WHO Director-General In Pakistan To Monitor Flood Relief, Polio Vaccinations

The WHO will continue to support efforts to boost polio eradication efforts in Pakistan, WHO Director-General Margaret Chan said recently during talks with Pakistani health officials, the Associated Press of Pakistan reports. Chan was in the country to review health relief operations in Pakistan’s flood-affected areas.

“Polio eradication is a major concern as 97 cases of polio have been reported since January this year by Pakistani health authorities,” Chan said, adding that half the cases have occurred in tribal areas “where the security situation restricts access to health care for many children, including for polio vaccination.” She highlighted the need for health efforts to reach those without easy access.

During her trip, she visited diarrhea treatment and nutrition centers and expressed concern about the rise of malnutrition. “WHO will provide financial support to the nutrition stabilization centers in districts not yet funded for at least the next three months as an emergency measure,” said Guido Sabatinelli, WHO’s representative in Pakistan (10/29).

Aid Agencies Highlight Unmet Aid Needs, Severity Of The Disaster

Pascal Cuttat, head of the International Committee of the Red Cross delegation in Pakistan, said the world might never understand the full extent of the recent floods in Pakistan while hundreds of thousands of Pakistanis who have been affected by them are likely to go without aid, Reuters AlertNet reports.

Cuttat “said the drawn-out nature of the crisis and its huge geographic scale have made it difficult for aid agencies to assess and respond to the emergency,” the news service writes. “It means that the number of people affected in this slow-moving disaster is something we’ll never know … and the combined capacity of international actors with national actors, including the (Pakistani) armed forces, will not be good enough,” he said. “There will be hundreds of thousands – or even millions – who have received absolutely nothing, and the impact on the social fabric in these areas will be hard to work out,” Cuttat added.

He also noted that other factors complicate flood relief activties and said there will be a need for aid for some time. “In many areas, armed violence and natural disasters combine to make such a difficult situation, and with the (poor) security, it is not possible to do what needs to be done,” he said (Rowling, 10/28). 

On Friday, aid organization Oxfam released a statement saying that cases of disease are increasing in flood-affected Pakistan, while aid was diminishing, CNN reports. “When the world’s attention was focused on Pakistan’s flood victims, there was a chance of seeing substantial aid being delivered. But as the worst of the flood waters have receded, so has the promise of significant funding,” said Neva Khan, Oxfam’s director in Pakistan.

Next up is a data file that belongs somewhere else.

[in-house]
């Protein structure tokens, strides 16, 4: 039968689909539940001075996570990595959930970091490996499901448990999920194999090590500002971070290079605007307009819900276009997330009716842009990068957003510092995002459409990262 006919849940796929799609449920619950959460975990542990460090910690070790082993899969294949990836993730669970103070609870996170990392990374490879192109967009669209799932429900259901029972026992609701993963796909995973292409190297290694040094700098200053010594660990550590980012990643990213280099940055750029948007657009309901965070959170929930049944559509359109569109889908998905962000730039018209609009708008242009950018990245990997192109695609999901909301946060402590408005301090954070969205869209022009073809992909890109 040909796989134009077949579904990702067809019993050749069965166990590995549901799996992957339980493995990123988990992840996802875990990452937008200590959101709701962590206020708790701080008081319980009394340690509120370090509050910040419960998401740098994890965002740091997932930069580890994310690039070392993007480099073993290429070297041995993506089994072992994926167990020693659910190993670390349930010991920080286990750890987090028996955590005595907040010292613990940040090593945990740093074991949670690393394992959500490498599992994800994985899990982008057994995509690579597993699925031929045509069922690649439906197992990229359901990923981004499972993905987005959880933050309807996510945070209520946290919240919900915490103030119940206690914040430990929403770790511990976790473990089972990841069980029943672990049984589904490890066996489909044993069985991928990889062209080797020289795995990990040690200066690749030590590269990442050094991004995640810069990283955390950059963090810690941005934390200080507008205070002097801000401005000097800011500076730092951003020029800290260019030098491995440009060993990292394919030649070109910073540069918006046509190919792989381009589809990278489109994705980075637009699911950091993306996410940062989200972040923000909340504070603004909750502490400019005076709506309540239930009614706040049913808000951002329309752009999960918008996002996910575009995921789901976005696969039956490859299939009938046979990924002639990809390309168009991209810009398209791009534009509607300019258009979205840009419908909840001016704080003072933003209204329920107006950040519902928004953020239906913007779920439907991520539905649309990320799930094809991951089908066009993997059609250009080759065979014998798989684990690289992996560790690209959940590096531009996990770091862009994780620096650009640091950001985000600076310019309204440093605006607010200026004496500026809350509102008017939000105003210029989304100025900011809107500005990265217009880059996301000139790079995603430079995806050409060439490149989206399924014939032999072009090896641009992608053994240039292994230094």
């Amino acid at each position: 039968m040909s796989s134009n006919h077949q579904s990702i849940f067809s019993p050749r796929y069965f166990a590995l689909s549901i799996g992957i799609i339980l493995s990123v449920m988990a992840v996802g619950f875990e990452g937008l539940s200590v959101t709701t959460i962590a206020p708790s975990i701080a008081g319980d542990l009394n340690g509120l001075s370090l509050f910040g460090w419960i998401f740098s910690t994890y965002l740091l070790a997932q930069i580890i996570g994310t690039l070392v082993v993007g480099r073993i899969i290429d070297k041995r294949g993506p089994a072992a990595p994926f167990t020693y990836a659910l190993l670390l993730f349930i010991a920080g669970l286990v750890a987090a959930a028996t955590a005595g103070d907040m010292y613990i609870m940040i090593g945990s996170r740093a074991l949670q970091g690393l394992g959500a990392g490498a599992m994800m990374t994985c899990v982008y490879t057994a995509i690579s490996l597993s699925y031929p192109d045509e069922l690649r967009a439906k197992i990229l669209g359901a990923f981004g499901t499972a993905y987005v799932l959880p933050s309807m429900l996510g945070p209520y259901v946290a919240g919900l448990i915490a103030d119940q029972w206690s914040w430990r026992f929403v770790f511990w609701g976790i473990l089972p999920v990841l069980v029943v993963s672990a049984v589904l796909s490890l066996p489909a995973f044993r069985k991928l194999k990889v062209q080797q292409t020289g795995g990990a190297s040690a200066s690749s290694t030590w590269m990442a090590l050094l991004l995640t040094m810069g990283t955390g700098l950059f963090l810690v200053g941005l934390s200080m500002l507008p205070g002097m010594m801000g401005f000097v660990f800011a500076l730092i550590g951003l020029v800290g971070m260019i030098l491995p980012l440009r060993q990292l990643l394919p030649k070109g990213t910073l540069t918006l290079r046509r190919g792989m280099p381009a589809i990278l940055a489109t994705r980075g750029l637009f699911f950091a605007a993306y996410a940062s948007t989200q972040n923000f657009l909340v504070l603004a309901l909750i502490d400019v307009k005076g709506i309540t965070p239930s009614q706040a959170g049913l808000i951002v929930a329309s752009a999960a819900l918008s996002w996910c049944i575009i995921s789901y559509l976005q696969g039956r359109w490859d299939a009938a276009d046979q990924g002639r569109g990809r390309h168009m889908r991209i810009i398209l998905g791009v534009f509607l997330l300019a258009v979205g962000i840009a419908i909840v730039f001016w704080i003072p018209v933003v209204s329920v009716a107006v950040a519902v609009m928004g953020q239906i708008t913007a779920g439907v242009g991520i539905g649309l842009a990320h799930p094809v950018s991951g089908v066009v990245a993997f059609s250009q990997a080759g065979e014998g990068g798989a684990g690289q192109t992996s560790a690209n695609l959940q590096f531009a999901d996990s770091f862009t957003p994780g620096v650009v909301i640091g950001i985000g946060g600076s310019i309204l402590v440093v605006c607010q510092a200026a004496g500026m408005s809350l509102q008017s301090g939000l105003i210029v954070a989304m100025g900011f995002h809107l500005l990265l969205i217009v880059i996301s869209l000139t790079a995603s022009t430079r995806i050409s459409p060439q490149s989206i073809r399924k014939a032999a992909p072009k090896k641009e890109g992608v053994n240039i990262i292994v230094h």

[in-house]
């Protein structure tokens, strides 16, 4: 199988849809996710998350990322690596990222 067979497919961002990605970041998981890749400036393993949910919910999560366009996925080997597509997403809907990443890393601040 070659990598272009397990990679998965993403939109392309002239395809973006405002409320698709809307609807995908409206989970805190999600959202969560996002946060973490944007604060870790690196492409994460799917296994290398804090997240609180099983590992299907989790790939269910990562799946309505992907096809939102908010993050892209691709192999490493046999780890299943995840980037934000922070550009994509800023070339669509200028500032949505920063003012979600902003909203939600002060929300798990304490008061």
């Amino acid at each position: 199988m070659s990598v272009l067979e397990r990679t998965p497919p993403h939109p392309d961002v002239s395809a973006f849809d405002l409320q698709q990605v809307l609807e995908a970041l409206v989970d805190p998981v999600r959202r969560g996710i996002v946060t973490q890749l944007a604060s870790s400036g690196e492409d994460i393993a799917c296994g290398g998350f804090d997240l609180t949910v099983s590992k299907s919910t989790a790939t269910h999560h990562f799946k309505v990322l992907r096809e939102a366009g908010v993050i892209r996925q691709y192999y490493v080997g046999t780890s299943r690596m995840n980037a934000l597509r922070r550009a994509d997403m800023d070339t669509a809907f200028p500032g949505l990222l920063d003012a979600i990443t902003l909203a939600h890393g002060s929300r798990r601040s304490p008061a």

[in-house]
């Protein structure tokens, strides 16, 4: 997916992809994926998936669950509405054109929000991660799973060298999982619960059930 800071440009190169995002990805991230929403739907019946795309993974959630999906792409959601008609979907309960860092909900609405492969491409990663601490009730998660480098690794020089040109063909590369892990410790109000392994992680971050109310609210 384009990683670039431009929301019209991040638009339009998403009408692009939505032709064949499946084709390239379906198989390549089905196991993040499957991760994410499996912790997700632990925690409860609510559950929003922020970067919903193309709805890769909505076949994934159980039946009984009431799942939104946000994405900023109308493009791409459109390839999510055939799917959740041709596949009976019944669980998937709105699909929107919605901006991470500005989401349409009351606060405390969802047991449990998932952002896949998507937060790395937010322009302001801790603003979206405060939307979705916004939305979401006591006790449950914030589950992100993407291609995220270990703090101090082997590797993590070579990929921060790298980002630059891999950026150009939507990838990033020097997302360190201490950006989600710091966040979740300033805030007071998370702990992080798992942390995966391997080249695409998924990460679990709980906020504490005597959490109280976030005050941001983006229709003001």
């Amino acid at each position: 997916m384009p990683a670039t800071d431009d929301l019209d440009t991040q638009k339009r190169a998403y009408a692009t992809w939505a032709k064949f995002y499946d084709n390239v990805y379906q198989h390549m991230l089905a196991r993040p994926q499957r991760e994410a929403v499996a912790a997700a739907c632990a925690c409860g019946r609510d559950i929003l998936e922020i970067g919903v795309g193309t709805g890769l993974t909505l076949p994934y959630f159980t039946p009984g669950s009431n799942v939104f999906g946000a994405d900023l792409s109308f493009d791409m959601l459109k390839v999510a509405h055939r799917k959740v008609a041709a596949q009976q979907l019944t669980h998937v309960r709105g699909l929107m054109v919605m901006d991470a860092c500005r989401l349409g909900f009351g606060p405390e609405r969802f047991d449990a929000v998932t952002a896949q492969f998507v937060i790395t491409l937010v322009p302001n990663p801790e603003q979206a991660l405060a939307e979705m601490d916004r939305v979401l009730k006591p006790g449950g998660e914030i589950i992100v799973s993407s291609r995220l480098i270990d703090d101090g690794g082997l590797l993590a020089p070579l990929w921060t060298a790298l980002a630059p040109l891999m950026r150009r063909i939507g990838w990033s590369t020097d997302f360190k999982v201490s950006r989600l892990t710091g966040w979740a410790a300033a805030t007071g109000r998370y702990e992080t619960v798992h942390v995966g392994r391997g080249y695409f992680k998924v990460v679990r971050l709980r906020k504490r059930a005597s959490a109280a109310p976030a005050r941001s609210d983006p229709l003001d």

Oxfam cited U.N. statistics indicating that 10 million people need immediate food aid. “The funding shortfall is so serious that existing regular food rations to 3.5 million people could be in jeopardy,” Oxfam said (10/29).

“Funds for the U.N. flood appeal are drying up and threatening the aid and reconstruction effort,” according to the statement, which marks the third month since heavy monsoon rains started in the country, Agence France-Presse reports. “Cases of disease are increasing and large areas remain under water in southern Sindh province,” said Oxfam, adding that “[a]s winter approaches, seven million people are still without adequate shelter.”

Stacey Winston, a U.N. spokesperson, “said the United Nations and its partner agencies were doing everything possible to help the victims but warned: ‘It is simply not enough. We need to have more money,'” the news service writes. “The emergency still continues in Sindh and people are surrounded by water,” she said (Jaffry, 10/29).

Without more resources, Pakistan’s emergency food aid will run out by December, said Martin Mogwanja, the U.N. humanitarian coordinator in Pakistan, the U.N. New Centre writes. “The $2 billion appeal for aid for Pakistani flood victims, the largest-ever launched by the U.N. and its partners for a natural disaster, is currently 39 percent funded,” according to the news service. Elisabeth Byrs, spokesperson for the U.N. Office for the Coordination of Humanitarian Affairs (OCHA), “underscored the need for more contributions to the appeal, noting that some key sectors such as food security, health and camp coordination and management were ‘seriously underfunded.’ Humanitarian assistance, notably in Sindh province, where 7.2 million people remained affected by the floods, was vital ahead of the winter, she told reporters in Geneva. The water has receded in some places, but it might take more than six months before other areas dried up” (10/29).

In related news, IRIN examines the challenges for “[t]housands of flood victims in Quetta, capital of Pakistan’s southwestern Balochistan Province,” who arrived in that area in mid-August seeking aid and have been unable to return home (10/31).

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